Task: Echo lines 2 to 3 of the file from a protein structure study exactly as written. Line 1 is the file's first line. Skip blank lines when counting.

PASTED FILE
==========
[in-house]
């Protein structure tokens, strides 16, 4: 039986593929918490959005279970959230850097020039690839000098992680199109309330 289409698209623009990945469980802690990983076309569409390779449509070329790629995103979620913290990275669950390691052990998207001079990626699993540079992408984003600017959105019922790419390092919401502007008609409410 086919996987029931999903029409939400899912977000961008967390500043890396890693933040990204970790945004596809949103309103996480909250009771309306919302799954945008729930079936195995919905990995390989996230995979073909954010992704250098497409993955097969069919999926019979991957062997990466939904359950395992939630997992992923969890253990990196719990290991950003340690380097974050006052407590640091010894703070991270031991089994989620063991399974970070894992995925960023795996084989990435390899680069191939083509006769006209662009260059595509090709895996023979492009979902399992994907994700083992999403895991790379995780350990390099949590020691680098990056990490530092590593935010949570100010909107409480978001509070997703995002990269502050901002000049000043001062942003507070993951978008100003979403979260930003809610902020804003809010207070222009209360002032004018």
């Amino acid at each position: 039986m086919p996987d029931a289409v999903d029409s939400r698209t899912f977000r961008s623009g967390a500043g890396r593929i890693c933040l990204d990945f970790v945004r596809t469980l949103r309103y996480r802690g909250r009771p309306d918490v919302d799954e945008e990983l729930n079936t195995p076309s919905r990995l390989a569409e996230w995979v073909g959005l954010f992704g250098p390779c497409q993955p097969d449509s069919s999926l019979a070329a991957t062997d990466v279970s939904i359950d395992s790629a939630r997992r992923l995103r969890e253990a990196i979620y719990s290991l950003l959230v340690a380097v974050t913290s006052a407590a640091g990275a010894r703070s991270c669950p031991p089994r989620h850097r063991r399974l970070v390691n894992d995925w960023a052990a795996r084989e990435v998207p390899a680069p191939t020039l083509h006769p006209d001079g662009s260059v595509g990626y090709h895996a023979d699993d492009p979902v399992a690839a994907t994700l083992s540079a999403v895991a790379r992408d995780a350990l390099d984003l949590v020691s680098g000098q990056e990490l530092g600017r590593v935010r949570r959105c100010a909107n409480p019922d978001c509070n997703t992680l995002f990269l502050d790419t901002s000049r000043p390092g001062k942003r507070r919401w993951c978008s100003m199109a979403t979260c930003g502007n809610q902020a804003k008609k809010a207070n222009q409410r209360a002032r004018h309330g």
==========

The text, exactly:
């Protein structure tokens, strides 16, 4: 039986593929918490959005279970959230850097020039690839000098992680199109309330 289409698209623009990945469980802690990983076309569409390779449509070329790629995103979620913290990275669950390691052990998207001079990626699993540079992408984003600017959105019922790419390092919401502007008609409410 086919996987029931999903029409939400899912977000961008967390500043890396890693933040990204970790945004596809949103309103996480909250009771309306919302799954945008729930079936195995919905990995390989996230995979073909954010992704250098497409993955097969069919999926019979991957062997990466939904359950395992939630997992992923969890253990990196719990290991950003340690380097974050006052407590640091010894703070991270031991089994989620063991399974970070894992995925960023795996084989990435390899680069191939083509006769006209662009260059595509090709895996023979492009979902399992994907994700083992999403895991790379995780350990390099949590020691680098990056990490530092590593935010949570100010909107409480978001509070997703995002990269502050901002000049000043001062942003507070993951978008100003979403979260930003809610902020804003809010207070222009209360002032004018």
């Amino acid at each position: 039986m086919p996987d029931a289409v999903d029409s939400r698209t899912f977000r961008s623009g967390a500043g890396r593929i890693c933040l990204d990945f970790v945004r596809t469980l949103r309103y996480r802690g909250r009771p309306d918490v919302d799954e945008e990983l729930n079936t195995p076309s919905r990995l390989a569409e996230w995979v073909g959005l954010f992704g250098p390779c497409q993955p097969d449509s069919s999926l019979a070329a991957t062997d990466v279970s939904i359950d395992s790629a939630r997992r992923l995103r969890e253990a990196i979620y719990s290991l950003l959230v340690a380097v974050t913290s006052a407590a640091g990275a010894r703070s991270c669950p031991p089994r989620h850097r063991r399974l970070v390691n894992d995925w960023a052990a795996r084989e990435v998207p390899a680069p191939t020039l083509h006769p006209d001079g662009s260059v595509g990626y090709h895996a023979d699993d492009p979902v399992a690839a994907t994700l083992s540079a999403v895991a790379r992408d995780a350990l390099d984003l949590v020691s680098g000098q990056e990490l530092g600017r590593v935010r949570r959105c100010a909107n409480p019922d978001c509070n997703t992680l995002f990269l502050d790419t901002s000049r000043p390092g001062k942003r507070r919401w993951c978008s100003m199109a979403t979260c930003g502007n809610q902020a804003k008609k809010a207070n222009q409410r209360a002032r004018h309330g």